The Guernsey Literary and Potato Peel Pie Society (2018)

Movie Info

Movie Info

Mike Newell
Run Time
2 hours and 4 minutes

VP Content Ratings

Sex & Nudity
Star Rating
★★★★4 out of 5

Relevant Quotes

Two are better than one, because they have a good reward for their toil. For if they fall, one will lift up the other; but woe to one who is alone and falls and does not have another to help

Ecclesiastes 4:9-10
The book club members welcome Juliet to a meeting. (c) Netflix

As an American I came late to the knowledge that the Nazis, though failing to invade England, did during the War years occupy the island of Guernsey. Until now I also did not know of any film set during this period and locale, so I was delighted to find on Netflix this production directed by one of my favorite English directors, Mike Newell. We learn of the book club with the unwieldly name through a series of flashbacks to those War years.

In the present author Juliet Ashton (Lily James) is a bestselling English writer on a tour hyping her latest book, which she realizes is not up to the level of her previous book. She is encouraged and supported by her London  publisher Sidney (Matthew Goode) and wooed by the handsome Mark (Glen Powell). Then she receives a package from a Guernsey man. It is a copy of a Charles Lamb book she had sold long ago when she needed the money. Inside she had written her name and address. Accompanying it was a short letter by the man, Dawsey Adams (Michiel Huisman), a member of The Guernsey Literary and Potato Peel Pie Society.

Greatly intrigued, Juliet decides to end her tour and visit the island. Maybe she will find there a subject and inspiration for the new book she wants to write. She is not warmly received at first and few are willing to say much to her. Only the boy Eli (Kit Connor) is friendly. He turns out to be the youngest member of the Society and the grandson of another member, Eben Ramsey (Tom Courtenay), the local postmaster. Besides letter writer Dawsey, there is Amelia Maugery (Penelope Wilton), sort of the matriarch for the club and Isola Pribby (Katherine Parkinson), a lonely woman who makes home-makes gin. The club’s founder Elizabeth McKenna (Jessica Brown Findlay) was arrested by the Germans and carried away, leaving her little daughter Kit (Florence Keen) in the care of Dawsey. Nothing has been heard from her since.

We learn in a flashback how the club came into being: the friends had been out cooking and eating the last pig because the Nazis were confiscating all the island’s livestock. On their way back to the village that night they are stopped by German soldiers who demand why they are out after curfew. Quick-witted Elizabeth (Brown Findlay) replies that they have been to a book club meeting, and just as quickly gives its fanciful name. They are allowed to go their way, and thereafter do meet regularly to discuss literature. They have no flour to bake, so Eban devises a recipe based on potato peelings.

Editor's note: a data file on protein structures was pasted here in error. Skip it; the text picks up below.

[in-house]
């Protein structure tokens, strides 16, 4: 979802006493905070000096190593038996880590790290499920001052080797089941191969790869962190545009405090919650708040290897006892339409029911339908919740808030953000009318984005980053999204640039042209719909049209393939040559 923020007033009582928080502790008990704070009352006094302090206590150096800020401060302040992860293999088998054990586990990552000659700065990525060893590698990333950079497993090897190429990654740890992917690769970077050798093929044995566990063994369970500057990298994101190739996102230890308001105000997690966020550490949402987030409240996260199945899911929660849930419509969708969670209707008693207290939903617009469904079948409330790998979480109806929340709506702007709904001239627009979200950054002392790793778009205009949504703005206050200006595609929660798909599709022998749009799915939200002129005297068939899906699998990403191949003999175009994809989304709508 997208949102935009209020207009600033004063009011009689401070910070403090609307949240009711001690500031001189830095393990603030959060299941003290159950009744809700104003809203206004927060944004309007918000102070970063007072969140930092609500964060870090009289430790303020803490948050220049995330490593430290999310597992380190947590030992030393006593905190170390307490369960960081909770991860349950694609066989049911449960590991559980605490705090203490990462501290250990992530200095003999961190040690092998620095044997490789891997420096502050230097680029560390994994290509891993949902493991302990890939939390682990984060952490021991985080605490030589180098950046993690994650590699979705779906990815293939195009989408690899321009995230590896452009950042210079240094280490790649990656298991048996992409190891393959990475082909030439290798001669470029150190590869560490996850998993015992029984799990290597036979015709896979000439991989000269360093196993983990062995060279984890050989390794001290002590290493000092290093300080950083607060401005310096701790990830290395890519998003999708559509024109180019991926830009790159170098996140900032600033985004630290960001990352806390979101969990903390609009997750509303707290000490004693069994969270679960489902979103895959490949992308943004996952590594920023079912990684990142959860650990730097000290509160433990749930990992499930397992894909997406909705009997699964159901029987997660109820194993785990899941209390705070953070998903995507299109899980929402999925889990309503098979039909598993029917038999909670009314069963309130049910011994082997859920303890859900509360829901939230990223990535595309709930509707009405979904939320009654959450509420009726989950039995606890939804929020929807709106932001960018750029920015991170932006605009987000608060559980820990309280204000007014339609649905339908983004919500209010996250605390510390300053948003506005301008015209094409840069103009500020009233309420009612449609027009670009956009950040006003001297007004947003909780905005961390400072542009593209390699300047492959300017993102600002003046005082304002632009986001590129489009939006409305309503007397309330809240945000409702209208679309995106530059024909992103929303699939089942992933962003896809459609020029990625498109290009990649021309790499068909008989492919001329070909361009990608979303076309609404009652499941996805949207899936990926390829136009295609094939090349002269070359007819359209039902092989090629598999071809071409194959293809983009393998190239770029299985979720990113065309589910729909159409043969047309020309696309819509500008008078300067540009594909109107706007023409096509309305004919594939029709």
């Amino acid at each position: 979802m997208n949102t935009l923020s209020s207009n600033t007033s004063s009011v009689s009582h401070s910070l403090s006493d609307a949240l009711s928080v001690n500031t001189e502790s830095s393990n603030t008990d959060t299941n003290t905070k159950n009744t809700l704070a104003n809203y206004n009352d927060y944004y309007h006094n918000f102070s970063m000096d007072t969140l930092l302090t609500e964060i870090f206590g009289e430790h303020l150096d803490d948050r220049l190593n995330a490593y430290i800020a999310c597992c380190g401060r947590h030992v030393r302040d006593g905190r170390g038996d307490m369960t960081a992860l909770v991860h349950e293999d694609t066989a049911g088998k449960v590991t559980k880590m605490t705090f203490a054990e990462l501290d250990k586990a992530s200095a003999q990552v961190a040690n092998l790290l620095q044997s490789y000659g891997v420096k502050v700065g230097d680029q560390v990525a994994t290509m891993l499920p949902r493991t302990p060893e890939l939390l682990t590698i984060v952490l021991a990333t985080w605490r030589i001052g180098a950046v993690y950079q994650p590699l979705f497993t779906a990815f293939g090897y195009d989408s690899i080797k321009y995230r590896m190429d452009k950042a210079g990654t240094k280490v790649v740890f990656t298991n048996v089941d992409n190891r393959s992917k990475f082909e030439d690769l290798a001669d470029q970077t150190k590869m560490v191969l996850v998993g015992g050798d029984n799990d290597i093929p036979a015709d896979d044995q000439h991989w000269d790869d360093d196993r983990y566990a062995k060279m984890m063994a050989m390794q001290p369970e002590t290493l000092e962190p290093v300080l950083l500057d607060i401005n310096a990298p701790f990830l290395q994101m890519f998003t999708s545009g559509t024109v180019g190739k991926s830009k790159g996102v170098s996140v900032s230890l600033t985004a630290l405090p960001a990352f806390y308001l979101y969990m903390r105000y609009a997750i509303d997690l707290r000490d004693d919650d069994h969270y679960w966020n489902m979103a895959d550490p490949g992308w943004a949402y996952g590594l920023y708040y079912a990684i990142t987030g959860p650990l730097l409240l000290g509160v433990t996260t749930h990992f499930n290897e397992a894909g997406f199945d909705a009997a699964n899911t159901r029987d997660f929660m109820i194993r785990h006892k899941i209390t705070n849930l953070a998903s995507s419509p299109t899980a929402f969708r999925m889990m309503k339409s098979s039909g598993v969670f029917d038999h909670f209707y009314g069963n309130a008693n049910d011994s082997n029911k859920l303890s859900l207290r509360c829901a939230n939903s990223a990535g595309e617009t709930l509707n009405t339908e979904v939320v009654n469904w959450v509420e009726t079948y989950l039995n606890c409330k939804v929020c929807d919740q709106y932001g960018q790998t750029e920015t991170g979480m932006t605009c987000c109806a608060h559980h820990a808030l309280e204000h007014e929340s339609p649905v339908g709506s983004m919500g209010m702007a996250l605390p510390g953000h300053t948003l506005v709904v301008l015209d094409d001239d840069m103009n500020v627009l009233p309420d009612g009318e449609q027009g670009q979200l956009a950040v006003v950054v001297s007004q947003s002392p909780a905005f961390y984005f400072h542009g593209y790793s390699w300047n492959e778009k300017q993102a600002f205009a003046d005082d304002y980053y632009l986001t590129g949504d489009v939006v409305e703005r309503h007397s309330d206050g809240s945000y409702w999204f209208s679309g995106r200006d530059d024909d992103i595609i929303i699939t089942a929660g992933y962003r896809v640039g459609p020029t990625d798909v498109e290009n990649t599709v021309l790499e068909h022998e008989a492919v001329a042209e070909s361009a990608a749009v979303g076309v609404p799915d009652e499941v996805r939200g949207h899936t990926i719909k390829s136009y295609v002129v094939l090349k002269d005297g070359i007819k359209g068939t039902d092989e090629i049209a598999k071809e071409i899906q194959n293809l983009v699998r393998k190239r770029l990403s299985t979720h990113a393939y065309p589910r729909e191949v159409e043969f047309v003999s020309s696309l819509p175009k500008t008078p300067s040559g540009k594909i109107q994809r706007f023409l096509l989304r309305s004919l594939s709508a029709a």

Juliet does manage to attend a club meeting and slowly improves her relationship with its reticent members. She becomes so inspired that she writes a book-length account based on what she has been told. She and Dawsey are mutually attracted, though in Jane Austin fashion cannot express it—but we knew at the beginning when old flame Mark showed chauvinistic tendencies he was not the man for her. Juliet’s high expectations for the article are quickly dashed when Amelia declares that they will not give permission for her to write about them, and the others agree.

Juliet quietly lays her manuscript aside—later even giving it to the members as she prepares to return to London. But of course, we know it will not be to marry Mark–the love plot is very predictable, though still enjoyable, as is the camaraderie at the Society where members love to share their favorite books by reading excerpts aloud. This love of books might well be the aspect that viewers will remember the most about the film. Juliet writes Dawsey that she wonders if there is “some secret homing instinct in books that bring them to their perfect readers.” I think most readers who find a book that they read more than once might agree with her.

At the end of the novel author Annie Barrows comments: “The wonderful thing about books – and the thing that made them such a refuge for the islanders during the occupation – is that they take us out of our time and place and understanding, and transport us not just into the world of the story, but into the world of our fellow readers, who have stories of their own.”

They do, indeed, as I can testify to the hours and hours of pleasurable escape books  gave me when I was an only, and thus lonely, child and my parents split up. The Indianapolis Library and the inviting used bookstores along Massachusetts Avenue provided countless treasures that whisked me away on exciting adventures. Good movies also do this, and Mike Newell’s is one of them. Downtown Abbey fans will enjoy seeing several members of that cast in new roles.

This review will be in the May issue of VP along with a set of questions for reflection and/or discussion. If you have found reviews on this site helpful, please consider purchasing a subscription or individual issue in The Store.


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